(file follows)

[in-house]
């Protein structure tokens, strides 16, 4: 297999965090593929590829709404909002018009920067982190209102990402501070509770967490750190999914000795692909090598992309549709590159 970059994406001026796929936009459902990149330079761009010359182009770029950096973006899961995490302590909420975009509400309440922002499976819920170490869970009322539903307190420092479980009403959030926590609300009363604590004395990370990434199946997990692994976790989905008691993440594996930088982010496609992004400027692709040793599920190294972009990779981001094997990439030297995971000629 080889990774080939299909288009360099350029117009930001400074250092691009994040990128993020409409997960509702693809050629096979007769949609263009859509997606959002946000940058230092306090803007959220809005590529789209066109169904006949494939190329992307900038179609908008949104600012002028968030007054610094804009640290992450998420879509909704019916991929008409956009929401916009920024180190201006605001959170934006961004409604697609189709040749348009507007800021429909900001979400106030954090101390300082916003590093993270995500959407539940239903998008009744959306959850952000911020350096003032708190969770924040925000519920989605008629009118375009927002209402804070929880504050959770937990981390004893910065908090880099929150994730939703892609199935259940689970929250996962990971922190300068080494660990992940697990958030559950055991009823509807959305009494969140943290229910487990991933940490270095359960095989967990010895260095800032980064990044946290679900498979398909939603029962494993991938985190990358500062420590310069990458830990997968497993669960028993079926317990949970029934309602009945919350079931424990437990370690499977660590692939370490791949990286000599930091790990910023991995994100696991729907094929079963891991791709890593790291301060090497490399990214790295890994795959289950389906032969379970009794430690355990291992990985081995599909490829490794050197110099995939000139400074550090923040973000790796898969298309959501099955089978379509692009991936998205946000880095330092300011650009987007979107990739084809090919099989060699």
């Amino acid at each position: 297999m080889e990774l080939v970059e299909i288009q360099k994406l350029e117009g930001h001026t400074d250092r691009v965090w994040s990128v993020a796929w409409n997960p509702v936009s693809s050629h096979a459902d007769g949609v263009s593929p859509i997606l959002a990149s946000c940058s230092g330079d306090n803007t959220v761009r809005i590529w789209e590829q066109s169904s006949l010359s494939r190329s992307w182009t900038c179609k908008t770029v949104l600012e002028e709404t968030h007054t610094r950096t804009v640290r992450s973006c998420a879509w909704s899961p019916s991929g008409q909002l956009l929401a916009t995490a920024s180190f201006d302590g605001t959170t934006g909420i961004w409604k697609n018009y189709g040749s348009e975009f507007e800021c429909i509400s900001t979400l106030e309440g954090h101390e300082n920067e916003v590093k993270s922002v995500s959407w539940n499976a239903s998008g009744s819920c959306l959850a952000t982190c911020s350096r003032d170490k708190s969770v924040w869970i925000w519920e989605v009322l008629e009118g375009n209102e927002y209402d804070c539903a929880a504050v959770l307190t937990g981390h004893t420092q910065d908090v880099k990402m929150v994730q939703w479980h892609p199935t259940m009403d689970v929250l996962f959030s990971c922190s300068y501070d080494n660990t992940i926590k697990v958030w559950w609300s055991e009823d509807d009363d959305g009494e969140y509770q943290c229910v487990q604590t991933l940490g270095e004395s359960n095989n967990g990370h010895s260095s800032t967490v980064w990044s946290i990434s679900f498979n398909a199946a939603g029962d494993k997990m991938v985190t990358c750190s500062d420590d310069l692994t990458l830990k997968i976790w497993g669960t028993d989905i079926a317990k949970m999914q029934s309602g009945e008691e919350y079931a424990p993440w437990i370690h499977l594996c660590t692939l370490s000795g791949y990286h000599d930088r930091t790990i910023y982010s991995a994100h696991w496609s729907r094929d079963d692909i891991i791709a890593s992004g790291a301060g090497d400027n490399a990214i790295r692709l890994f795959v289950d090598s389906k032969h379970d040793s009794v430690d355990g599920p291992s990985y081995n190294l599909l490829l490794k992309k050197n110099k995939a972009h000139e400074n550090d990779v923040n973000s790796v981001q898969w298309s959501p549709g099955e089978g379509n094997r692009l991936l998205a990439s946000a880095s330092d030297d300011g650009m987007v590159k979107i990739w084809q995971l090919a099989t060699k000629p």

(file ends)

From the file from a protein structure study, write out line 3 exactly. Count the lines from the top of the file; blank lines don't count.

């Amino acid at each position: 297999m080889e990774l080939v970059e299909i288009q360099k994406l350029e117009g930001h001026t400074d250092r691009v965090w994040s990128v993020a796929w409409n997960p509702v936009s693809s050629h096979a459902d007769g949609v263009s593929p859509i997606l959002a990149s946000c940058s230092g330079d306090n803007t959220v761009r809005i590529w789209e590829q066109s169904s006949l010359s494939r190329s992307w182009t900038c179609k908008t770029v949104l600012e002028e709404t968030h007054t610094r950096t804009v640290r992450s973006c998420a879509w909704s899961p019916s991929g008409q909002l956009l929401a916009t995490a920024s180190f201006d302590g605001t959170t934006g909420i961004w409604k697609n018009y189709g040749s348009e975009f507007e800021c429909i509400s900001t979400l106030e309440g954090h101390e300082n920067e916003v590093k993270s922002v995500s959407w539940n499976a239903s998008g009744s819920c959306l959850a952000t982190c911020s350096r003032d170490k708190s969770v924040w869970i925000w519920e989605v009322l008629e009118g375009n209102e927002y209402d804070c539903a929880a504050v959770l307190t937990g981390h004893t420092q910065d908090v880099k990402m929150v994730q939703w479980h892609p199935t259940m009403d689970v929250l996962f959030s990971c922190s300068y501070d080494n660990t992940i926590k697990v958030w559950w609300s055991e009823d509807d009363d959305g009494e969140y509770q943290c229910v487990q604590t991933l940490g270095e004395s359960n095989n967990g990370h010895s260095s800032t967490v980064w990044s946290i990434s679900f498979n398909a199946a939603g029962d494993k997990m991938v985190t990358c750190s500062d420590d310069l692994t990458l830990k997968i976790w497993g669960t028993d989905i079926a317990k949970m999914q029934s309602g009945e008691e919350y079931a424990p993440w437990i370690h499977l594996c660590t692939l370490s000795g791949y990286h000599d930088r930091t790990i910023y982010s991995a994100h696991w496609s729907r094929d079963d692909i891991i791709a890593s992004g790291a301060g090497d400027n490399a990214i790295r692709l890994f795959v289950d090598s389906k032969h379970d040793s009794v430690d355990g599920p291992s990985y081995n190294l599909l490829l490794k992309k050197n110099k995939a972009h000139e400074n550090d990779v923040n973000s790796v981001q898969w298309s959501p549709g099955e089978g379509n094997r692009l991936l998205a990439s946000a880095s330092d030297d300011g650009m987007v590159k979107i990739w084809q995971l090919a099989t060699k000629p």